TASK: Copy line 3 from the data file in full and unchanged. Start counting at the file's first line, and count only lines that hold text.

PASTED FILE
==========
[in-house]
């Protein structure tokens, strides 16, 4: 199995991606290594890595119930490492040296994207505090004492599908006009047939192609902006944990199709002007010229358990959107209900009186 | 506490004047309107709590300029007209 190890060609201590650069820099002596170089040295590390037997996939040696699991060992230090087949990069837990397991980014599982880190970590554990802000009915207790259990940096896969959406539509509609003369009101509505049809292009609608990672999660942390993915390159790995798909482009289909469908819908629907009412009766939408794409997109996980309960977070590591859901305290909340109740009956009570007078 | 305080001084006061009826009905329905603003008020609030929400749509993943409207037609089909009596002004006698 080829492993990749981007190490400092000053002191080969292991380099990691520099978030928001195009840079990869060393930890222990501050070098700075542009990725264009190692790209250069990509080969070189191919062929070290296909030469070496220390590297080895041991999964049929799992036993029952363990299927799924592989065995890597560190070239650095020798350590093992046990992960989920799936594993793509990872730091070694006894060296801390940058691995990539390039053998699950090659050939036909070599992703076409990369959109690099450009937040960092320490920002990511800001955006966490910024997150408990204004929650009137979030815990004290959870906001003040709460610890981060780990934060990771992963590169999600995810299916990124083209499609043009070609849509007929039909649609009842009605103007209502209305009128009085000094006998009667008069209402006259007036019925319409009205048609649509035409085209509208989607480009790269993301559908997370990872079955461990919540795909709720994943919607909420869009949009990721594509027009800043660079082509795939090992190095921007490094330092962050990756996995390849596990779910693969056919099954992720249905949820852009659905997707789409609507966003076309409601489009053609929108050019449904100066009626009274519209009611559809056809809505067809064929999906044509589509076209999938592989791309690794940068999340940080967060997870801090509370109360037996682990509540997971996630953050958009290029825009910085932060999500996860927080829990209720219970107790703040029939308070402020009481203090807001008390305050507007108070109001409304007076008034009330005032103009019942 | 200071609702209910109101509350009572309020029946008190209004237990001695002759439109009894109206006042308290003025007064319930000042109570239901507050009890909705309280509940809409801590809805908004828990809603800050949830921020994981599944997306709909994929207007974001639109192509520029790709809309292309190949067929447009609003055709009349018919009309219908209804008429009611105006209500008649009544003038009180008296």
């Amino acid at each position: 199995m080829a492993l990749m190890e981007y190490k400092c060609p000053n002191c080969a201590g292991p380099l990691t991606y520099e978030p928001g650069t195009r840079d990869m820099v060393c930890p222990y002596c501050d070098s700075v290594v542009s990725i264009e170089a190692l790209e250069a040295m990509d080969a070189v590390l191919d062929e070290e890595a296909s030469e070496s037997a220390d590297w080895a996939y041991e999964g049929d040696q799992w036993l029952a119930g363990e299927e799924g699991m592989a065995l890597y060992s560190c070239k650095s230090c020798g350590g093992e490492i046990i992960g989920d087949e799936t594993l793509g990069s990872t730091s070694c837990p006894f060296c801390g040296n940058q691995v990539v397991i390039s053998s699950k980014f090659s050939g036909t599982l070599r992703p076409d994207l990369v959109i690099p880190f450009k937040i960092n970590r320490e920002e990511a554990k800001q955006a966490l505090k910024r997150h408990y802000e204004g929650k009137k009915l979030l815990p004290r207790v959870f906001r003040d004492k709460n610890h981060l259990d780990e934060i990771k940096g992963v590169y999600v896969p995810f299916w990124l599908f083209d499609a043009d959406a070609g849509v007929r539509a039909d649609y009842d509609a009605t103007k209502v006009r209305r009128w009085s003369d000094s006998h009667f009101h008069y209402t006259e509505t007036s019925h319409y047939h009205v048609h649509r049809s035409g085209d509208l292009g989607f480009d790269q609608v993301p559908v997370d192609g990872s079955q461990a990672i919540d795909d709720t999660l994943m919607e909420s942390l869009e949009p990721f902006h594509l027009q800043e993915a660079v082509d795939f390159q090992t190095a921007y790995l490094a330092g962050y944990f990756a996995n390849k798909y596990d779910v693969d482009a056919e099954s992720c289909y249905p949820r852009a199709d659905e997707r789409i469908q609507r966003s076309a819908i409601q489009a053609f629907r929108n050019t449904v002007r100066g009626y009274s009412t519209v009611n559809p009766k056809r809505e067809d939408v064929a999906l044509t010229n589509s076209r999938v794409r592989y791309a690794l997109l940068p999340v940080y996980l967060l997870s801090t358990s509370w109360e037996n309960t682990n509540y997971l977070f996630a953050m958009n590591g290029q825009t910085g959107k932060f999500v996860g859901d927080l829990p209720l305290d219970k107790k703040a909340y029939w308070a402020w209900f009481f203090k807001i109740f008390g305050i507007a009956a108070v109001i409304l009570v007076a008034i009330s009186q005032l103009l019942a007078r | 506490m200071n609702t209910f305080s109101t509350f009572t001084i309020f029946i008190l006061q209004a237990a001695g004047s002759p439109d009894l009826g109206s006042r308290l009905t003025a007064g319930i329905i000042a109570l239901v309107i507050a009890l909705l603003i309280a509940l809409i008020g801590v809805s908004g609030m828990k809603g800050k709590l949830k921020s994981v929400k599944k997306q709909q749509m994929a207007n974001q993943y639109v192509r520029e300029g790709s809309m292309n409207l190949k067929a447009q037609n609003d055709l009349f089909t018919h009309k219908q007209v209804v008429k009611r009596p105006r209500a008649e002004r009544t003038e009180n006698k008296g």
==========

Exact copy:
């Amino acid at each position: 199995m080829a492993l990749m190890e981007y190490k400092c060609p000053n002191c080969a201590g292991p380099l990691t991606y520099e978030p928001g650069t195009r840079d990869m820099v060393c930890p222990y002596c501050d070098s700075v290594v542009s990725i264009e170089a190692l790209e250069a040295m990509d080969a070189v590390l191919d062929e070290e890595a296909s030469e070496s037997a220390d590297w080895a996939y041991e999964g049929d040696q799992w036993l029952a119930g363990e299927e799924g699991m592989a065995l890597y060992s560190c070239k650095s230090c020798g350590g093992e490492i046990i992960g989920d087949e799936t594993l793509g990069s990872t730091s070694c837990p006894f060296c801390g040296n940058q691995v990539v397991i390039s053998s699950k980014f090659s050939g036909t599982l070599r992703p076409d994207l990369v959109i690099p880190f450009k937040i960092n970590r320490e920002e990511a554990k800001q955006a966490l505090k910024r997150h408990y802000e204004g929650k009137k009915l979030l815990p004290r207790v959870f906001r003040d004492k709460n610890h981060l259990d780990e934060i990771k940096g992963v590169y999600v896969p995810f299916w990124l599908f083209d499609a043009d959406a070609g849509v007929r539509a039909d649609y009842d509609a009605t103007k209502v006009r209305r009128w009085s003369d000094s006998h009667f009101h008069y209402t006259e509505t007036s019925h319409y047939h009205v048609h649509r049809s035409g085209d509208l292009g989607f480009d790269q609608v993301p559908v997370d192609g990872s079955q461990a990672i919540d795909d709720t999660l994943m919607e909420s942390l869009e949009p990721f902006h594509l027009q800043e993915a660079v082509d795939f390159q090992t190095a921007y790995l490094a330092g962050y944990f990756a996995n390849k798909y596990d779910v693969d482009a056919e099954s992720c289909y249905p949820r852009a199709d659905e997707r789409i469908q609507r966003s076309a819908i409601q489009a053609f629907r929108n050019t449904v002007r100066g009626y009274s009412t519209v009611n559809p009766k056809r809505e067809d939408v064929a999906l044509t010229n589509s076209r999938v794409r592989y791309a690794l997109l940068p999340v940080y996980l967060l997870s801090t358990s509370w109360e037996n309960t682990n509540y997971l977070f996630a953050m958009n590591g290029q825009t910085g959107k932060f999500v996860g859901d927080l829990p209720l305290d219970k107790k703040a909340y029939w308070a402020w209900f009481f203090k807001i109740f008390g305050i507007a009956a108070v109001i409304l009570v007076a008034i009330s009186q005032l103009l019942a007078r | 506490m200071n609702t209910f305080s109101t509350f009572t001084i309020f029946i008190l006061q209004a237990a001695g004047s002759p439109d009894l009826g109206s006042r308290l009905t003025a007064g319930i329905i000042a109570l239901v309107i507050a009890l909705l603003i309280a509940l809409i008020g801590v809805s908004g609030m828990k809603g800050k709590l949830k921020s994981v929400k599944k997306q709909q749509m994929a207007n974001q993943y639109v192509r520029e300029g790709s809309m292309n409207l190949k067929a447009q037609n609003d055709l009349f089909t018919h009309k219908q007209v209804v008429k009611r009596p105006r209500a008649e002004r009544t003038e009180n006698k008296g």